Officials at Oklahoma State University did not go to the police with several reports of rape or sexual assault on campus in 2011, falesly believing that they were following procedures protecting the information of the purported assailant.
According to a report by an OSU Board of Regents task force, university representatives “misinterpreted the Federal Education Rights Privacy Act.” The university believed that purported rapists’ educational records might have been involved in the case, and so, to protect those records, decided sexual assault fell under the purview of the school, not law enforcement:
Friday’s report cites a provision in FERPA that allows institutions to contact campus police to ask them to investigate possible crimes on campus. The report notes that members of the news media brought the provision to university officials’ attention.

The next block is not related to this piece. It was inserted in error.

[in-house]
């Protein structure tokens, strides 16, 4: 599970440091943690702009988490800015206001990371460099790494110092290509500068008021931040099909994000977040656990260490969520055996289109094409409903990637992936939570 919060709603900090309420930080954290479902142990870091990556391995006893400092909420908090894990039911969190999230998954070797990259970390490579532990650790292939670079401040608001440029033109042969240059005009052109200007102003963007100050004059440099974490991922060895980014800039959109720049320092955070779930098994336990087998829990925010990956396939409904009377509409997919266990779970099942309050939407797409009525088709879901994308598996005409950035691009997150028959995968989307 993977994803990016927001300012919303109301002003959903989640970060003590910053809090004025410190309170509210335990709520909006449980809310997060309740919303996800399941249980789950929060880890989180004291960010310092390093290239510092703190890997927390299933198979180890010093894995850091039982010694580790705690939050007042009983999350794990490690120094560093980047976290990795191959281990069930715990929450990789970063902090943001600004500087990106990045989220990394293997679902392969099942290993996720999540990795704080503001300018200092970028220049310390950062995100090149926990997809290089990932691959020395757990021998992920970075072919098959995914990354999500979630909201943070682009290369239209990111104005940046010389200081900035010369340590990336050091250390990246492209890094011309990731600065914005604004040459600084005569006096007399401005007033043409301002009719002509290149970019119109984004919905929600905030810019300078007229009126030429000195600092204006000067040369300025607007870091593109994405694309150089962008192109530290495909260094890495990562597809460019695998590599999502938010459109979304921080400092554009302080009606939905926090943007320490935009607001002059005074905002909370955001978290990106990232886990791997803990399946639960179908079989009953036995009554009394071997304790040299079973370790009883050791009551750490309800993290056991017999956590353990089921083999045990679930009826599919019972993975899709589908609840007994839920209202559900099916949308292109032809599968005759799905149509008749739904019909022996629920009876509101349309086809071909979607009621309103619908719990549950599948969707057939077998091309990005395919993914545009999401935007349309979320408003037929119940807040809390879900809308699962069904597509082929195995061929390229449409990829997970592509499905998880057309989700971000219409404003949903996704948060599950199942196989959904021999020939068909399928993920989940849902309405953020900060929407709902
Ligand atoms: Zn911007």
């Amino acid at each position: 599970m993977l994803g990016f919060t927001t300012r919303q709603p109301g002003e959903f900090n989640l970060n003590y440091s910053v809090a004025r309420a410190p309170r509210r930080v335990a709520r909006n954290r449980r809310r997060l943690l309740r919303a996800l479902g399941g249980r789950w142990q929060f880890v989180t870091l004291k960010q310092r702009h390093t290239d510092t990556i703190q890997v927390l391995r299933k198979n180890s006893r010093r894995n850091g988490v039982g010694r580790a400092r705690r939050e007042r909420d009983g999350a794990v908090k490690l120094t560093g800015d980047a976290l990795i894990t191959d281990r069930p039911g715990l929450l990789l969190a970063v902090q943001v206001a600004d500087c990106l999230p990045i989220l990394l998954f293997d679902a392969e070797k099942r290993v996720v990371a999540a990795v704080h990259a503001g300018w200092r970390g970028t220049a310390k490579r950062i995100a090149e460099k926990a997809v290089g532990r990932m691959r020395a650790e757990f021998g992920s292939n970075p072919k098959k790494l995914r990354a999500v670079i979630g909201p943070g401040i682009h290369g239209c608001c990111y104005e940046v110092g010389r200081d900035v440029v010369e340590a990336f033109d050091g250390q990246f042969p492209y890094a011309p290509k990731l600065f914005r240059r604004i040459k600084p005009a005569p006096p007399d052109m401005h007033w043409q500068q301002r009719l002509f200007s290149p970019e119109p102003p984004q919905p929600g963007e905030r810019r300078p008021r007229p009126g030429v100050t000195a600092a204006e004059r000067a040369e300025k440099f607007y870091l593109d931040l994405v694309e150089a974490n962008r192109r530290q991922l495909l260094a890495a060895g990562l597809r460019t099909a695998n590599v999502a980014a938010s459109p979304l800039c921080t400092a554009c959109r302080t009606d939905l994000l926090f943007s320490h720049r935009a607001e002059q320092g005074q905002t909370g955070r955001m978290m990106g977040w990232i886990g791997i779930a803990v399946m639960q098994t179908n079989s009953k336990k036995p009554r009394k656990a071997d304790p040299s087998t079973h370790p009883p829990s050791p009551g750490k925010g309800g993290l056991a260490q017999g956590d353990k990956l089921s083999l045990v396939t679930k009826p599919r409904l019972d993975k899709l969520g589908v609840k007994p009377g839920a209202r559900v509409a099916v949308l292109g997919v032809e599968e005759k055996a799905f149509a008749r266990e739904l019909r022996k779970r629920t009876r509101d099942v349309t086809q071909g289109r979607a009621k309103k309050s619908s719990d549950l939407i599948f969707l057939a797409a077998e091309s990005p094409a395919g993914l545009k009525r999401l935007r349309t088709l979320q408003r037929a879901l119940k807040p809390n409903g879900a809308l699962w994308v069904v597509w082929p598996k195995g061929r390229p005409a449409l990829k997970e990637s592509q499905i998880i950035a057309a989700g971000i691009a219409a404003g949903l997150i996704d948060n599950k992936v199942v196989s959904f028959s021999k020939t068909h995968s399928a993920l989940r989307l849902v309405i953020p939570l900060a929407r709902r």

According to the report, OSU officials rejected that argument, saying a different provision in FERPA wouldn’t have allowed them to turn over educational records, including those generated in student conduct hearings.
But that provision wouldn’t have applied in this case, according to the report. When officials learned of the incidents, no student conduct hearings were pending, meaning no such records had been created.
“OSU could have notified the police immediately after it became aware that the sexual assaults had been committed,” the report states.
Universities like Oklahoma State are struggling to come up with adequate sexual assault policies. OSU’s Board of Regents’ task force was actually created as a response to the child molestation case at Penn State University. Often, rape (on campus and elsewhere) goes under-reported, both on the part of the victim and the university. Victims often report feeling too ashamed to go to the authorities with what’s happened to them. For obvious reasons, universities have a vested interest in maintaining low numbers of sexual assault reports on their campuses.